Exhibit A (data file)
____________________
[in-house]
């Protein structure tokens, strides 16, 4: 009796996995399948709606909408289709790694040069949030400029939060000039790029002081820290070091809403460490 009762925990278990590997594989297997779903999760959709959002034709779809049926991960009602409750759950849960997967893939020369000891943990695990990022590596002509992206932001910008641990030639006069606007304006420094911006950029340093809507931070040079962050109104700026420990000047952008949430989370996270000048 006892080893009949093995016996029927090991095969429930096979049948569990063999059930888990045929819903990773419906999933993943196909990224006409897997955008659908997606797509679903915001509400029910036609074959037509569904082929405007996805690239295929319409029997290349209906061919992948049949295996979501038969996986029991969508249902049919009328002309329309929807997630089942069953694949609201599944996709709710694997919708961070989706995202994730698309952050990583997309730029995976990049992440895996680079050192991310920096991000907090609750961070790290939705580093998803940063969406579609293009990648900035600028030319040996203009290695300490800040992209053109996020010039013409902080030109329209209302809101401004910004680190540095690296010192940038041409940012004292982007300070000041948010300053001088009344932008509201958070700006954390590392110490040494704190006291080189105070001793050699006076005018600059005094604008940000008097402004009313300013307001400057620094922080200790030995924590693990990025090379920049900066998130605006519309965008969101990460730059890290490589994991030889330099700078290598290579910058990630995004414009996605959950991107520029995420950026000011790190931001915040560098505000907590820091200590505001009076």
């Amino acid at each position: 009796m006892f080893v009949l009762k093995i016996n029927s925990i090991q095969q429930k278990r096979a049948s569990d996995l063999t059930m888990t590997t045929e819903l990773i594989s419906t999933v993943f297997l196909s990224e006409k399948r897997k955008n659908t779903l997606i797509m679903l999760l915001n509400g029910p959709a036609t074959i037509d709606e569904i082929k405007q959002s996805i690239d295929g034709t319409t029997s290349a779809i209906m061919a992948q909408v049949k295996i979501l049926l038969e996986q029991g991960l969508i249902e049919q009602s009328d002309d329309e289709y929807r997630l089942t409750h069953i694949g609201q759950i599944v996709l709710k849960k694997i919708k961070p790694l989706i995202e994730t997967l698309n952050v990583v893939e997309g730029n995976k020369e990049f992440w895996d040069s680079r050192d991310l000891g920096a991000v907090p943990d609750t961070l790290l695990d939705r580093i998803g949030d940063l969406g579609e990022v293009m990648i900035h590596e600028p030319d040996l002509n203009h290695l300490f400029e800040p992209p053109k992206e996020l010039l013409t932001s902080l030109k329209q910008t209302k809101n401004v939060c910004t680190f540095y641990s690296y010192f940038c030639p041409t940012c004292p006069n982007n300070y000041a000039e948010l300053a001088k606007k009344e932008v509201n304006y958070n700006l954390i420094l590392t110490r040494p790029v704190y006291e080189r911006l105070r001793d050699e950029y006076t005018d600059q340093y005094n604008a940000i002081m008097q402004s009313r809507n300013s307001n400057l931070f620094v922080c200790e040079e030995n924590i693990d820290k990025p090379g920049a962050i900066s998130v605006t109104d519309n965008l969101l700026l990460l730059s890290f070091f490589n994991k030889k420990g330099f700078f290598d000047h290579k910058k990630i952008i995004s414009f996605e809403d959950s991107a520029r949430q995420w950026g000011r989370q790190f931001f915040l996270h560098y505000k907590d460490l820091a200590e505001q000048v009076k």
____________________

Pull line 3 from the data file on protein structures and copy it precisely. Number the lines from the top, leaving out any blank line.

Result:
């Amino acid at each position: 009796m006892f080893v009949l009762k093995i016996n029927s925990i090991q095969q429930k278990r096979a049948s569990d996995l063999t059930m888990t590997t045929e819903l990773i594989s419906t999933v993943f297997l196909s990224e006409k399948r897997k955008n659908t779903l997606i797509m679903l999760l915001n509400g029910p959709a036609t074959i037509d709606e569904i082929k405007q959002s996805i690239d295929g034709t319409t029997s290349a779809i209906m061919a992948q909408v049949k295996i979501l049926l038969e996986q029991g991960l969508i249902e049919q009602s009328d002309d329309e289709y929807r997630l089942t409750h069953i694949g609201q759950i599944v996709l709710k849960k694997i919708k961070p790694l989706i995202e994730t997967l698309n952050v990583v893939e997309g730029n995976k020369e990049f992440w895996d040069s680079r050192d991310l000891g920096a991000v907090p943990d609750t961070l790290l695990d939705r580093i998803g949030d940063l969406g579609e990022v293009m990648i900035h590596e600028p030319d040996l002509n203009h290695l300490f400029e800040p992209p053109k992206e996020l010039l013409t932001s902080l030109k329209q910008t209302k809101n401004v939060c910004t680190f540095y641990s690296y010192f940038c030639p041409t940012c004292p006069n982007n300070y000041a000039e948010l300053a001088k606007k009344e932008v509201n304006y958070n700006l954390i420094l590392t110490r040494p790029v704190y006291e080189r911006l105070r001793d050699e950029y006076t005018d600059q340093y005094n604008a940000i002081m008097q402004s009313r809507n300013s307001n400057l931070f620094v922080c200790e040079e030995n924590i693990d820290k990025p090379g920049a962050i900066s998130v605006t109104d519309n965008l969101l700026l990460l730059s890290f070091f490589n994991k030889k420990g330099f700078f290598d000047h290579k910058k990630i952008i995004s414009f996605e809403d959950s991107a520029r949430q995420w950026g000011r989370q790190f931001f915040l996270h560098y505000k907590d460490l820091a200590e505001q000048v009076k």